Life Sciences Contract Disputes Toolkit: Avoiding disputes arising from key financial clauses

9 minute read
12 June 2023

As our study into disputes involving AIM and Standard listed companies – TAKING AIM – shows, a conflict that escalates into a dispute can have a significant impact on a business. Alongside the immediate impact on a business and its operations, if the situation proves litigious, it can affect finances, reputation and the future success of the companies involved.

In the life sciences arena, deals and collaborations to advance new developments and growth frequently come with big numbers attached. And when it comes to risk areas for a dispute, the financial terms are a key area. So, planning for alternative scenarios and building in ways to aid dispute avoidance as part of your contractual arrangements is crucial. But what might that look like and what are the potential tools available at contract stage to try and avoid conflict down the line?

As ever, when agreeing contractual terms, the watchword is clarity. Parties who focus on tightly-defining the financial terms in their life sciences contracts stand a better chance of avoiding disputes in the future. 

In this first article in our new 'Life sciences contract disputes toolkit', we outline key points to consider when drafting the terms of your agreements and highlight some mechanisms for dispute avoidance.

Typical financial terms

Life sciences deals typically deploy a mix of upfront payments, milestones and royalties in order to spread risk and reward over what are sometimes lengthy collaborations with uncertain outcomes. The large sums involved can mean that parties are incentivised to litigate over future disagreements about whether or not a particular payment is due.

What do parties need to cover in their contract to reduce the risk of disputes? Here we look at a number of considerations to help address some of the typical areas where conflict can arise.

Upfront payments

Sometimes seen as a reward to the licensor for previous investment in the product or area of technology, securing an upfront payment is valuable for licensors; particularly as in some cases it will be the only payment that will definitely be made under the contract.

From the point of view of the contract, the key considerations for upfront payments are usually practical ones. For example, the following points should be clearly set out:

  • The size of the upfront payment and whether it will be paid in full or in tranches.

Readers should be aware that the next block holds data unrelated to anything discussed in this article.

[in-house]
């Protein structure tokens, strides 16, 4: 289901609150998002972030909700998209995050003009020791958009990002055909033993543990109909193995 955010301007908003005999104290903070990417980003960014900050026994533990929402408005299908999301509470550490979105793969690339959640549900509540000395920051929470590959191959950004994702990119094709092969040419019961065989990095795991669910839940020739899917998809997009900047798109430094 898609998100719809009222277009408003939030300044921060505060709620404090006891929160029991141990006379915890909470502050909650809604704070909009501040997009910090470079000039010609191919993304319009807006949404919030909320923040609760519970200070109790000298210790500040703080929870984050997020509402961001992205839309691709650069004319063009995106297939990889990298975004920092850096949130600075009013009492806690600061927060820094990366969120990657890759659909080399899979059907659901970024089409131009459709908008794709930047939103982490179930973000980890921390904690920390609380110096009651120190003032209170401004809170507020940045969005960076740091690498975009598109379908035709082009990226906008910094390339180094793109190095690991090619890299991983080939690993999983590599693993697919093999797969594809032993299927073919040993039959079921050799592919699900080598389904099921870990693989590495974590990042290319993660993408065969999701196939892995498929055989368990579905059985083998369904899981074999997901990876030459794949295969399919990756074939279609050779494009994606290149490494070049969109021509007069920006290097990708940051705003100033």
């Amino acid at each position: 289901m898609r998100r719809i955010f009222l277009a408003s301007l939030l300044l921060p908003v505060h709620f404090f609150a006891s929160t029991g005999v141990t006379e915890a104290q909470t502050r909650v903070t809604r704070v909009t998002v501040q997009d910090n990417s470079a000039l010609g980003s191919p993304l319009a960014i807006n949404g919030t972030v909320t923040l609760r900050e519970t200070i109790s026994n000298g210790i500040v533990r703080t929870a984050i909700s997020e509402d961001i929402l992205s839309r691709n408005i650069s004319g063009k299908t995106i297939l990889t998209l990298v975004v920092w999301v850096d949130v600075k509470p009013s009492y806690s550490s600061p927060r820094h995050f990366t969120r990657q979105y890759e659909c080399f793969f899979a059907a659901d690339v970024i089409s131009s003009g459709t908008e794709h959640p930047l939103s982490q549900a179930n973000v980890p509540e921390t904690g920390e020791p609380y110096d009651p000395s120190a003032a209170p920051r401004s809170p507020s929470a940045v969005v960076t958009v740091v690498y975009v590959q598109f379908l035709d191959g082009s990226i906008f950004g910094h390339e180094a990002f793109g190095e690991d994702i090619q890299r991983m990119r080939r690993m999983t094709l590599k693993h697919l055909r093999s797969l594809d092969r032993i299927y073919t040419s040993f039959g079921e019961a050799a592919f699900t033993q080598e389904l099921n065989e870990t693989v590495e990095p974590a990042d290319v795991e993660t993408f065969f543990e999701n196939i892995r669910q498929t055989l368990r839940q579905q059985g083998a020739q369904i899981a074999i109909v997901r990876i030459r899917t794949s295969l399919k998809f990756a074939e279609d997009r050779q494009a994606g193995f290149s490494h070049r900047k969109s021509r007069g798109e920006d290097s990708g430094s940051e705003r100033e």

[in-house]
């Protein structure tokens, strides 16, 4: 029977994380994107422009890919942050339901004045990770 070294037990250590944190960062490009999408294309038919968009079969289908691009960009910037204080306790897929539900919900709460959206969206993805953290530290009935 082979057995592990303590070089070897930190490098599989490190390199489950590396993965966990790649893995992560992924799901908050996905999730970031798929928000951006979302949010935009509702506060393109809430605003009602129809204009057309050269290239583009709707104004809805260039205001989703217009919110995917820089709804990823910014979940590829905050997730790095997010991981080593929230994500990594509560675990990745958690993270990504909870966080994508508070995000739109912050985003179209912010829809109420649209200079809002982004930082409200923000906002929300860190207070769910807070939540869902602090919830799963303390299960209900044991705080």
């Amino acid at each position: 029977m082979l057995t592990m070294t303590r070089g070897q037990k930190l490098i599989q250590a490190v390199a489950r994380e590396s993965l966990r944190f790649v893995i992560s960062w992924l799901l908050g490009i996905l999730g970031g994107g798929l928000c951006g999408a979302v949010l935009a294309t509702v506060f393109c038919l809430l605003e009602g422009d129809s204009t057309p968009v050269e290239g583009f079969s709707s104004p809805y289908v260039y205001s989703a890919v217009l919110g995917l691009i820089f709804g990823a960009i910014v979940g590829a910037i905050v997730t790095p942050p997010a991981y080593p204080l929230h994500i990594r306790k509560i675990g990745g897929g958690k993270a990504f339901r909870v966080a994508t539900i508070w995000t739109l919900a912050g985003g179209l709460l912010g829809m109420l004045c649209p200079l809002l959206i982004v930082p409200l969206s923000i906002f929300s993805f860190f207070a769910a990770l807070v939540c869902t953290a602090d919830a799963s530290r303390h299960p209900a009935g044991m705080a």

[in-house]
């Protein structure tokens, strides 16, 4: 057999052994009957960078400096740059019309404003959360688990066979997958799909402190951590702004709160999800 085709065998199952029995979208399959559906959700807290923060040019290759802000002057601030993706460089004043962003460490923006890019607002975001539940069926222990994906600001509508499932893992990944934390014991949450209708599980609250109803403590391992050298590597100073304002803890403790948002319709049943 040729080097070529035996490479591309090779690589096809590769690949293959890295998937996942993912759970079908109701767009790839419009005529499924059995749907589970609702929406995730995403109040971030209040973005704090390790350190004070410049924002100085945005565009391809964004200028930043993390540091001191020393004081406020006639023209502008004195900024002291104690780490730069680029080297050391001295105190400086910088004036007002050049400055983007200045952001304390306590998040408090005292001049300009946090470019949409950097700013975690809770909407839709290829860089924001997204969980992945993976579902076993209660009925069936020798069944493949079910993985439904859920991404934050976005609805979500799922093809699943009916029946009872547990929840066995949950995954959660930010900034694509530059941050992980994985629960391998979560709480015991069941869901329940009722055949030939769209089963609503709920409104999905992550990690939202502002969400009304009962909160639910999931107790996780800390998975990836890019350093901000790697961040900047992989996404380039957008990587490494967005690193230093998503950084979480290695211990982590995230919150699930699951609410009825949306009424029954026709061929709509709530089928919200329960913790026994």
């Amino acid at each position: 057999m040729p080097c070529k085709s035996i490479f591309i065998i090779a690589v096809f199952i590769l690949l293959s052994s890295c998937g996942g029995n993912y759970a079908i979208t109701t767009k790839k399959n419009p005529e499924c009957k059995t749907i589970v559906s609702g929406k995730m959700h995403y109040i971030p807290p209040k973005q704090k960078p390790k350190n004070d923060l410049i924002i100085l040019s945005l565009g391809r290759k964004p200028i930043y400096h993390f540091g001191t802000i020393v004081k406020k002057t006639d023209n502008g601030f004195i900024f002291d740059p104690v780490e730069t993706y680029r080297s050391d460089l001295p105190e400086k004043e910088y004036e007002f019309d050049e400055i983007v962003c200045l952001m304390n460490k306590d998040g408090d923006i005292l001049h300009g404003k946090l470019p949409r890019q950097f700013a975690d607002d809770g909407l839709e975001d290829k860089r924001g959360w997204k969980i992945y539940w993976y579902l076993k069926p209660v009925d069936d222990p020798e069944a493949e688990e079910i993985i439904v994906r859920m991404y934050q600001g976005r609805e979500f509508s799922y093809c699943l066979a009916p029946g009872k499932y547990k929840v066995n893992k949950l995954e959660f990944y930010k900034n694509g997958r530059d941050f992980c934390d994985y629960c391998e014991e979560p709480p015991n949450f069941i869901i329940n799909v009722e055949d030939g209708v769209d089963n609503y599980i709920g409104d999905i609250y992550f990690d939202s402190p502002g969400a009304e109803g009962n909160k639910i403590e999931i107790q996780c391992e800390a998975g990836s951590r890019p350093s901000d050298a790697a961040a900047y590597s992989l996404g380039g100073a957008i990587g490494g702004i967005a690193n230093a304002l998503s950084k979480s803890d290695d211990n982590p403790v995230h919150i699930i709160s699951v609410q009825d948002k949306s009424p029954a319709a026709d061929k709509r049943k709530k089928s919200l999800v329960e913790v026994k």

• Timing of payment – on signature or within a number of days or months?
  • Whether it is refundable in any circumstances.
  • Practical considerations such as bank details, invoicing or payment currency (and any currency conversion).


Milestones are typically triggered by events in a product's journey to market, whether it be development, regulatory or sales. In particular, experience shows that appropriately defining the triggers for milestone payments can be an area where parties trip up and find themselves in dispute later on, so care is needed in this area.

Some common potential issues in setting out milestone triggers include:

  • Development milestones are frequently payable on achieving certain criteria. But in reality, many potential products will achieve some but not all of those criteria and may still be approved for progression to the next stage of development. Which party gets to decide whether the criteria (or enough of them) have been met for the milestone to be triggered? What if not all criteria are met but the product still progresses?
  • Linked to the previous point, because it has been known for patients and healthy volunteers to have bad reactions to a medicine in development and therefore volunteers/patients are now routinely dosed sequentially, milestone payments due on initiation of clinical trials are often paid on the third patient dosed, rather than the first.
  • What are the appropriate notification arrangements? Some milestone triggers, such as upon Food and Drug Administration (FDA) approval, will be public. But particularly for non-public triggers, such as research outcomes, licensors may want notification and reporting obligations to ensure they know when a milestone has been hit.
  • There may be more than one product coming out of a deal. How many times can a milestone be triggered? The first product, all products, or somewhere in between? And what is a new product – a new composition of matter or just a change in the formulation?